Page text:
Therefore, to summarise:

Comparative bridge cost – Although appearing deceptively expensive when compared to other bridges at first, when certain design aspects of the Forth Replacement Crossing are taken into account (such as the two hard shoulders), the cost of the bridge becomes much more typical/acceptable. Furthermore, given the unique aspects and environment of every bridge, it has been noted that it is very difficult – and perhaps inaccurate - to make direct comparisons between various crossings in different locations.

Tunnel alternative and legitimacy – Primarily, the option of a tunnel was considered ultimately more expensive than a bridge (it was also deemed more difficult to implement, riskier and would take longer to construct). Secondly, the costs associated with the tunnel proposals were STAG reviewed and thus are likely to be legitimate. Thirdly, if these costs are indeed more expensive than other international examples, such as Norway – which is entirely possible – this is probably a result of genuine disparities and unique location factors (such as topography). Finally, even if a dramatically cheaper tunnel option – reflective of other international examples – was available, it still may not have been preferred to a bridge for other reasons (geological activity, haulage restrictions, etc).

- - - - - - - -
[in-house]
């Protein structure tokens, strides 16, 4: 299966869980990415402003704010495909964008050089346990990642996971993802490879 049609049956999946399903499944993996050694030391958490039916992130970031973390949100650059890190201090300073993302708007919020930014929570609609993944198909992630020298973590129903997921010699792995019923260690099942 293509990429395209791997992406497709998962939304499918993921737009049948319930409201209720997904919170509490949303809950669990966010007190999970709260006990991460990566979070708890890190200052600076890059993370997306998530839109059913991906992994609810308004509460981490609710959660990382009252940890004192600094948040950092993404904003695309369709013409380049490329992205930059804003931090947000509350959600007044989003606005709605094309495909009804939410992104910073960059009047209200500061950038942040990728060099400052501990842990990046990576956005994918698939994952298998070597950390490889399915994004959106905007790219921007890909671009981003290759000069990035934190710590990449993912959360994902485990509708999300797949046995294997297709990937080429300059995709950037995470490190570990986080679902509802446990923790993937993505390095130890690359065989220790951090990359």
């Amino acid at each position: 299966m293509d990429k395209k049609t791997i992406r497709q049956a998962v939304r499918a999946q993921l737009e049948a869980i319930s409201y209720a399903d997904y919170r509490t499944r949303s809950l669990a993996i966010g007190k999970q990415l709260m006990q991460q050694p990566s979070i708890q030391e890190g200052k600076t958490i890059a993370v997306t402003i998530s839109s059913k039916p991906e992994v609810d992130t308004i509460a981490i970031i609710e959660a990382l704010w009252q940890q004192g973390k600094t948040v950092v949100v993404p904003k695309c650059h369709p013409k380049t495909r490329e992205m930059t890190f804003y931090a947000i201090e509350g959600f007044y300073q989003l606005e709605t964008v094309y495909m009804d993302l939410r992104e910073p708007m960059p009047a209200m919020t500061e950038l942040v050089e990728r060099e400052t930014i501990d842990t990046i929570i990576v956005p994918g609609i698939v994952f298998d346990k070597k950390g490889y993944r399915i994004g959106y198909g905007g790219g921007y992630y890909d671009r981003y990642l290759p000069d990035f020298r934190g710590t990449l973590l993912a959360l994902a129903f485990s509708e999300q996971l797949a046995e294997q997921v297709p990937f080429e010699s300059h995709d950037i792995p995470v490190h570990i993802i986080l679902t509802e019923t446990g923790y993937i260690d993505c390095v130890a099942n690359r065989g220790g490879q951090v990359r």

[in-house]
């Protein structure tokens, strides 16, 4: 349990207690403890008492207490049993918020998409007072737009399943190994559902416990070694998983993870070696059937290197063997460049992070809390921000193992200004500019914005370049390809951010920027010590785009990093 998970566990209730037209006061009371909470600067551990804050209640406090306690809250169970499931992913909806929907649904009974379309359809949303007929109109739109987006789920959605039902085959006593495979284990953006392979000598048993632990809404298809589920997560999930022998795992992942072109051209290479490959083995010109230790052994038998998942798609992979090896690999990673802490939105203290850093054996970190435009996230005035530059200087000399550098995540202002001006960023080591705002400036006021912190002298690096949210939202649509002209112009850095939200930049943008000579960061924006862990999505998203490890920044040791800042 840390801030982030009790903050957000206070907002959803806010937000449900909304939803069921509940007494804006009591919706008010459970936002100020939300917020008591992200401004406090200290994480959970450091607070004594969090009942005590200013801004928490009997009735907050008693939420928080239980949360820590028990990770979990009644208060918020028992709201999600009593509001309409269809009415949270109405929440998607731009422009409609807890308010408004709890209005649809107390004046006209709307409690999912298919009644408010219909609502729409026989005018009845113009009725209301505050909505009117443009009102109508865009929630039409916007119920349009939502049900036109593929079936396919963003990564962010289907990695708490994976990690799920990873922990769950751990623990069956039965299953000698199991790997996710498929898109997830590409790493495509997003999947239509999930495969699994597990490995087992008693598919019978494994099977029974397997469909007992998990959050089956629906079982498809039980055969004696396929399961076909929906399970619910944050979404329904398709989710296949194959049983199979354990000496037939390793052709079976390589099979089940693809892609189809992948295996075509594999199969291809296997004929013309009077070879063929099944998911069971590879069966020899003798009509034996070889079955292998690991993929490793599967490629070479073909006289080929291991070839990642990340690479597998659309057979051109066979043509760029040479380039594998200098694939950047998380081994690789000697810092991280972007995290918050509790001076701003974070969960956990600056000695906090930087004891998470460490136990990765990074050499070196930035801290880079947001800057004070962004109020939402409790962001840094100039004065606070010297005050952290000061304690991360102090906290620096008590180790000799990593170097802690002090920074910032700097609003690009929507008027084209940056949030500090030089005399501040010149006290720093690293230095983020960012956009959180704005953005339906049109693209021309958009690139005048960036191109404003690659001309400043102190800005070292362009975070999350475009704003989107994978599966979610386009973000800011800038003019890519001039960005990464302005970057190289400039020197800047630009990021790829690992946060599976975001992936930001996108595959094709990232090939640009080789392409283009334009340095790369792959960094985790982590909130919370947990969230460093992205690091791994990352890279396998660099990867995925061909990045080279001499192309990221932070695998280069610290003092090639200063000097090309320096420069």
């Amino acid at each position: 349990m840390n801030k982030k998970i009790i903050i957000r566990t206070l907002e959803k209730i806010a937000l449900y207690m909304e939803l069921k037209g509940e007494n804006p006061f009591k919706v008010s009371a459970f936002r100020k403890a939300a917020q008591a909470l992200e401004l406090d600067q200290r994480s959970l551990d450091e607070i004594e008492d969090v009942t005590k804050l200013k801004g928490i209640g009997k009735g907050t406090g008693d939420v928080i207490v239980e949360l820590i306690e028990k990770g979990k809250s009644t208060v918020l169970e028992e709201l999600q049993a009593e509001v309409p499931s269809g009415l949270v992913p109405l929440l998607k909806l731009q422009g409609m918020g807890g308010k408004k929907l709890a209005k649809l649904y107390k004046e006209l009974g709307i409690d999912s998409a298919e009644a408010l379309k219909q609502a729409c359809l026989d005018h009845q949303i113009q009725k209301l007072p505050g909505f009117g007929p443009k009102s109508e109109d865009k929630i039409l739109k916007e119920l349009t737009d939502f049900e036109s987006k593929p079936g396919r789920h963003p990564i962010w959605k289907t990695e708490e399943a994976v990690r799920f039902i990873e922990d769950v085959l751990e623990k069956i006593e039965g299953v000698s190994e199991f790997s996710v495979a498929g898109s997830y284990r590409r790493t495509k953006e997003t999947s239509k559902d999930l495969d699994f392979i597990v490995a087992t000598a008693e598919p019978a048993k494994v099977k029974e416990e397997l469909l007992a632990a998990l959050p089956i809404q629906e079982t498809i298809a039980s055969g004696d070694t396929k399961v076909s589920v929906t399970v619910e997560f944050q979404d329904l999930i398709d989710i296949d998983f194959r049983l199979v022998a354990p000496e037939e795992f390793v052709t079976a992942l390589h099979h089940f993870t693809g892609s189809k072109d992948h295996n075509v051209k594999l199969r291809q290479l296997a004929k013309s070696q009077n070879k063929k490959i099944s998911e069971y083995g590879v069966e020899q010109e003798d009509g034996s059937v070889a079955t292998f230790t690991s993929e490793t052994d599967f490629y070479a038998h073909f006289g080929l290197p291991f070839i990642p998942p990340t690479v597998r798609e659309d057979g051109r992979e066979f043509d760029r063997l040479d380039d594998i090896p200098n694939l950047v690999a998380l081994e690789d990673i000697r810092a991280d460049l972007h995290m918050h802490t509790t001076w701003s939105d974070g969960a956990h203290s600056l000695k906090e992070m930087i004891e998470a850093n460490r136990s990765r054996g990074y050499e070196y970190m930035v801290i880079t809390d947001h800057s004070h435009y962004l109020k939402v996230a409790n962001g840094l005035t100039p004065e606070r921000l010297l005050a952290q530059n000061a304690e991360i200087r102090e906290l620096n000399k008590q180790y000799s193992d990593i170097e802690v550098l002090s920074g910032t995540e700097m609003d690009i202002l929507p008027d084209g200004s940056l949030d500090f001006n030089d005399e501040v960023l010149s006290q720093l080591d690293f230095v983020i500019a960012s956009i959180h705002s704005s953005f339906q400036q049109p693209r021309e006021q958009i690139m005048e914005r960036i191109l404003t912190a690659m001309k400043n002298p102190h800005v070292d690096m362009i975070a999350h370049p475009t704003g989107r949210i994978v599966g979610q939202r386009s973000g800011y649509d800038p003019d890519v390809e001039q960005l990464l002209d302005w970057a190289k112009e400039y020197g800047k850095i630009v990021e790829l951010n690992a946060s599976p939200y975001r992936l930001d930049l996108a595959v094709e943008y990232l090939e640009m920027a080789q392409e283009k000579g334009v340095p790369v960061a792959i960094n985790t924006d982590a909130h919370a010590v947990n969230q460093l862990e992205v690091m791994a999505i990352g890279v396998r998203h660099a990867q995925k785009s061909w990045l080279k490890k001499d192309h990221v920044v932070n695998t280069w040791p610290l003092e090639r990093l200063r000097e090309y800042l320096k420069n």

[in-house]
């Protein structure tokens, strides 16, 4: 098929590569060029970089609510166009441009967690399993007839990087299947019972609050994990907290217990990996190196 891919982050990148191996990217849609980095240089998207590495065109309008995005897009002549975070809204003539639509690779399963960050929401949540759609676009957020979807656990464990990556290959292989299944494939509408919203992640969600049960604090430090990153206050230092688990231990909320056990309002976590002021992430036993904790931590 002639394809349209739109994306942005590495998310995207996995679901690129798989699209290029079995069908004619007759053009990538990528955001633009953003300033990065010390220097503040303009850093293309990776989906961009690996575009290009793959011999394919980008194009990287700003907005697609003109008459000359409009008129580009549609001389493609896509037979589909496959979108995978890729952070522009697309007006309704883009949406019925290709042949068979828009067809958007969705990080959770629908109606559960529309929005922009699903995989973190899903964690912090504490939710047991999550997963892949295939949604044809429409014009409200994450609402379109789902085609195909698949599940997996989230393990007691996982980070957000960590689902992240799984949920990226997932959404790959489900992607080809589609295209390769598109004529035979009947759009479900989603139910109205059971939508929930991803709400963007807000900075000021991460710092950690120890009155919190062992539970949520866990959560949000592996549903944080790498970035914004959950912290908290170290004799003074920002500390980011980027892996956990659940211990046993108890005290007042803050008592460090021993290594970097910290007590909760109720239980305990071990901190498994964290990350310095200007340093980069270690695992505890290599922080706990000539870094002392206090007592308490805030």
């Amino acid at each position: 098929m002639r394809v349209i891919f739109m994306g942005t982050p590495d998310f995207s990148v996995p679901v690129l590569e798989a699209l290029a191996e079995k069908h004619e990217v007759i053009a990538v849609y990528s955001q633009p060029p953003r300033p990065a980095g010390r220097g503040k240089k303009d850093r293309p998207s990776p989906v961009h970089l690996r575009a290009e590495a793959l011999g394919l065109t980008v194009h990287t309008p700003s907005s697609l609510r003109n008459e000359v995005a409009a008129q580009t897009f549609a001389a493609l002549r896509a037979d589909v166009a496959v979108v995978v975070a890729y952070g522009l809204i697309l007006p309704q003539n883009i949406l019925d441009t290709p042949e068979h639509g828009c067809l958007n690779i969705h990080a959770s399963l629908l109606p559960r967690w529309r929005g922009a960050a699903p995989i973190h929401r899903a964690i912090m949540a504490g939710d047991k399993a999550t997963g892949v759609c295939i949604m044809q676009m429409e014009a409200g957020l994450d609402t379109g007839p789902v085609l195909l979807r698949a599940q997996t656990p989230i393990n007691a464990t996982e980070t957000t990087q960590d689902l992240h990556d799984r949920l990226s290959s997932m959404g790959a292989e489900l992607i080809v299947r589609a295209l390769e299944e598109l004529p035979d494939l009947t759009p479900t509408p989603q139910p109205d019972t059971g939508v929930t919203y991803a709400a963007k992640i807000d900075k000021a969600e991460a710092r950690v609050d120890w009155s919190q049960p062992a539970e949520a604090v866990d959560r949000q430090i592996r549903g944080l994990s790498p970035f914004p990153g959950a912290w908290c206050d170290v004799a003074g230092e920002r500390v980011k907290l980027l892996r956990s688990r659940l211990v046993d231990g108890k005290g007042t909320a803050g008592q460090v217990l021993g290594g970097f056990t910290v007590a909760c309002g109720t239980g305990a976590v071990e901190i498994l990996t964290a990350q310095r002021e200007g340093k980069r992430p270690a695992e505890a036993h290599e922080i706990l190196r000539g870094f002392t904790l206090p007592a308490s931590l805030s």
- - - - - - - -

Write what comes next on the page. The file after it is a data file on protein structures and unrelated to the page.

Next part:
May I ask for your assurance Mr Brown that, under no circumstances, will you support or fail to make your objections known, to any proposal that would, on the actual evidence available defraud the Scottish electorate of £2 billion plus. Evidence would include publicly available statements from the various groups which had produced the Norwegian tunnels, the glendoe tunnels, the Oresund Bridge/tunnel & other comparable projects saying they had been invited to tender & refused for particular stated technological reasons.

Assertions that STAG or other parts of the Scottish government have approved it & so simply for that reason "it seems likely that any such cost disparities would be genuine" are not actual evidence.

Robert Brown subsequently replied that he did not intend to continue the discussion & that despite his "scepticism" of the costings he would not be willing to speak or vote against the proposal because he is not the official LibDem spokesman on the project.

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I know something of geology and ground surveys and so it should be a simple matter of getting the initial geological report published (FOI request) and see what particular factors make this location uniquely difficult to build on. We can then ask:

1. If it is so expensive/difficult here, could an alternate location nearby not be considered?
2. What technological solutions (deep foundations etc) are considered necessary over and above normal bridges and what is their item cost?
3. Can the audit commission look at the proposals and sign them off as best value/best solution by asking the institute of civil engineers to endorse the proposed design and cost.

If they won't do that, then we can draw obvious conclusions.